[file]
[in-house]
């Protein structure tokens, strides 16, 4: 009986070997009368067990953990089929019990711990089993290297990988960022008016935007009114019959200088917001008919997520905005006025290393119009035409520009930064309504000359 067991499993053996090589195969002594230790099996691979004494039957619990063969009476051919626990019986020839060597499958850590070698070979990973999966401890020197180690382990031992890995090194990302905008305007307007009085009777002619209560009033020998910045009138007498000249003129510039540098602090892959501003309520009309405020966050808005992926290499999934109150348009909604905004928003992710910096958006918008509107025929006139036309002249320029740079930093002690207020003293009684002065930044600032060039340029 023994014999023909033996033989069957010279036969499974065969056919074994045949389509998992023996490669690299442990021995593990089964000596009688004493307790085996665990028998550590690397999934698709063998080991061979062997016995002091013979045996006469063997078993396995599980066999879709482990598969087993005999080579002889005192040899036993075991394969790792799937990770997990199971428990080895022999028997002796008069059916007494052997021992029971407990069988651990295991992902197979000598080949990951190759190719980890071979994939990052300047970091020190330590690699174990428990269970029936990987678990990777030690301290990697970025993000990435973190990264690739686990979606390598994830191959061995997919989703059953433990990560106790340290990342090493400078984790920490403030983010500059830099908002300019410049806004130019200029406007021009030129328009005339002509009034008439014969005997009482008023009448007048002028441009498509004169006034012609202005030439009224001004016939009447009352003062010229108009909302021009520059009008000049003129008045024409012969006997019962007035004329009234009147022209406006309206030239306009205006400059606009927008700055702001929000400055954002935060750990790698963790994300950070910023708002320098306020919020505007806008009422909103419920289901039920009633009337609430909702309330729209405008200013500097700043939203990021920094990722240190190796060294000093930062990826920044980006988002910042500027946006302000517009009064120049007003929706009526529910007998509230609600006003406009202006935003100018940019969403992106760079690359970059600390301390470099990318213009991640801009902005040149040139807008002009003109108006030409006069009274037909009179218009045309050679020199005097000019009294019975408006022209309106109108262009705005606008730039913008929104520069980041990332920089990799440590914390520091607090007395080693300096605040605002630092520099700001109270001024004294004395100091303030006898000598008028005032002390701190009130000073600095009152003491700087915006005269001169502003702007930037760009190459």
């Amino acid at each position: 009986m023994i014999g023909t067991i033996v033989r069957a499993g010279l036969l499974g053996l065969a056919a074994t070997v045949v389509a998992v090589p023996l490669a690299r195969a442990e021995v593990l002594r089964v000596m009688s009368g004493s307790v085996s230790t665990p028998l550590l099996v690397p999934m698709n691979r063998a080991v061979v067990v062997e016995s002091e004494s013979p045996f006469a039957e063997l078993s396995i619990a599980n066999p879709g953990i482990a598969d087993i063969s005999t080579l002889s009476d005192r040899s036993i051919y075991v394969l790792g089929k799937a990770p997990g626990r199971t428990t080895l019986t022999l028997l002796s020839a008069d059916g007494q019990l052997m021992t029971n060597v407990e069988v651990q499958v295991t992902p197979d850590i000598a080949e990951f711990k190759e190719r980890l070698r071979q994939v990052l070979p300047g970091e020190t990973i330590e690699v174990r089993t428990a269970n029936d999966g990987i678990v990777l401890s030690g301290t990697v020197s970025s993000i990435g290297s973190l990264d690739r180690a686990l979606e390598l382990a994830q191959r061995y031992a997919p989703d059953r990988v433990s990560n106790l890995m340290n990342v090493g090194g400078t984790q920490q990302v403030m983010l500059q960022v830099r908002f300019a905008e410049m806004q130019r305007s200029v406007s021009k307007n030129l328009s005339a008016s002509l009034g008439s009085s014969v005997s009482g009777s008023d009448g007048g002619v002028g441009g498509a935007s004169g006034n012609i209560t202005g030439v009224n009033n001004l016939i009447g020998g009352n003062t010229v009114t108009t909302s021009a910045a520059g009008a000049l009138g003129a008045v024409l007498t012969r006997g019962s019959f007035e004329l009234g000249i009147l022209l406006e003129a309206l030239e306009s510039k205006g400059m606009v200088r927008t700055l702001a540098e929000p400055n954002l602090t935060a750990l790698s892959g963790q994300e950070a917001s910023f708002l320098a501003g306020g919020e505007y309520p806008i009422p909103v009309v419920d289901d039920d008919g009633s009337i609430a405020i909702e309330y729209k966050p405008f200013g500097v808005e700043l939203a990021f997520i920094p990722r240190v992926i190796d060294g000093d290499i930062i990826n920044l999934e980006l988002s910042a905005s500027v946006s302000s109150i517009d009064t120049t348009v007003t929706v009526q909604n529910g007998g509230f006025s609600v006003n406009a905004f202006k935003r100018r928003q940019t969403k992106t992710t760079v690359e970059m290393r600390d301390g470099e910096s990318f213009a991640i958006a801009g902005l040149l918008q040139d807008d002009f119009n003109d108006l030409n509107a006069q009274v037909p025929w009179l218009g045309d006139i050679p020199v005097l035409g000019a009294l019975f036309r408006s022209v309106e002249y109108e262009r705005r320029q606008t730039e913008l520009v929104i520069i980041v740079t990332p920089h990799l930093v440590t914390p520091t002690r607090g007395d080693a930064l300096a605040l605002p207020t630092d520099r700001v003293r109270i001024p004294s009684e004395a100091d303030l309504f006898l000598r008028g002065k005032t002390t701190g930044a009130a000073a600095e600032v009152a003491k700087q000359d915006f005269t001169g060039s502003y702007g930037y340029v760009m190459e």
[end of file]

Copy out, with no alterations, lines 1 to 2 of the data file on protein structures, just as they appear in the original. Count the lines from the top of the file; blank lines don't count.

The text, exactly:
[in-house]
């Protein structure tokens, strides 16, 4: 009986070997009368067990953990089929019990711990089993290297990988960022008016935007009114019959200088917001008919997520905005006025290393119009035409520009930064309504000359 067991499993053996090589195969002594230790099996691979004494039957619990063969009476051919626990019986020839060597499958850590070698070979990973999966401890020197180690382990031992890995090194990302905008305007307007009085009777002619209560009033020998910045009138007498000249003129510039540098602090892959501003309520009309405020966050808005992926290499999934109150348009909604905004928003992710910096958006918008509107025929006139036309002249320029740079930093002690207020003293009684002065930044600032060039340029 023994014999023909033996033989069957010279036969499974065969056919074994045949389509998992023996490669690299442990021995593990089964000596009688004493307790085996665990028998550590690397999934698709063998080991061979062997016995002091013979045996006469063997078993396995599980066999879709482990598969087993005999080579002889005192040899036993075991394969790792799937990770997990199971428990080895022999028997002796008069059916007494052997021992029971407990069988651990295991992902197979000598080949990951190759190719980890071979994939990052300047970091020190330590690699174990428990269970029936990987678990990777030690301290990697970025993000990435973190990264690739686990979606390598994830191959061995997919989703059953433990990560106790340290990342090493400078984790920490403030983010500059830099908002300019410049806004130019200029406007021009030129328009005339002509009034008439014969005997009482008023009448007048002028441009498509004169006034012609202005030439009224001004016939009447009352003062010229108009909302021009520059009008000049003129008045024409012969006997019962007035004329009234009147022209406006309206030239306009205006400059606009927008700055702001929000400055954002935060750990790698963790994300950070910023708002320098306020919020505007806008009422909103419920289901039920009633009337609430909702309330729209405008200013500097700043939203990021920094990722240190190796060294000093930062990826920044980006988002910042500027946006302000517009009064120049007003929706009526529910007998509230609600006003406009202006935003100018940019969403992106760079690359970059600390301390470099990318213009991640801009902005040149040139807008002009003109108006030409006069009274037909009179218009045309050679020199005097000019009294019975408006022209309106109108262009705005606008730039913008929104520069980041990332920089990799440590914390520091607090007395080693300096605040605002630092520099700001109270001024004294004395100091303030006898000598008028005032002390701190009130000073600095009152003491700087915006005269001169502003702007930037760009190459």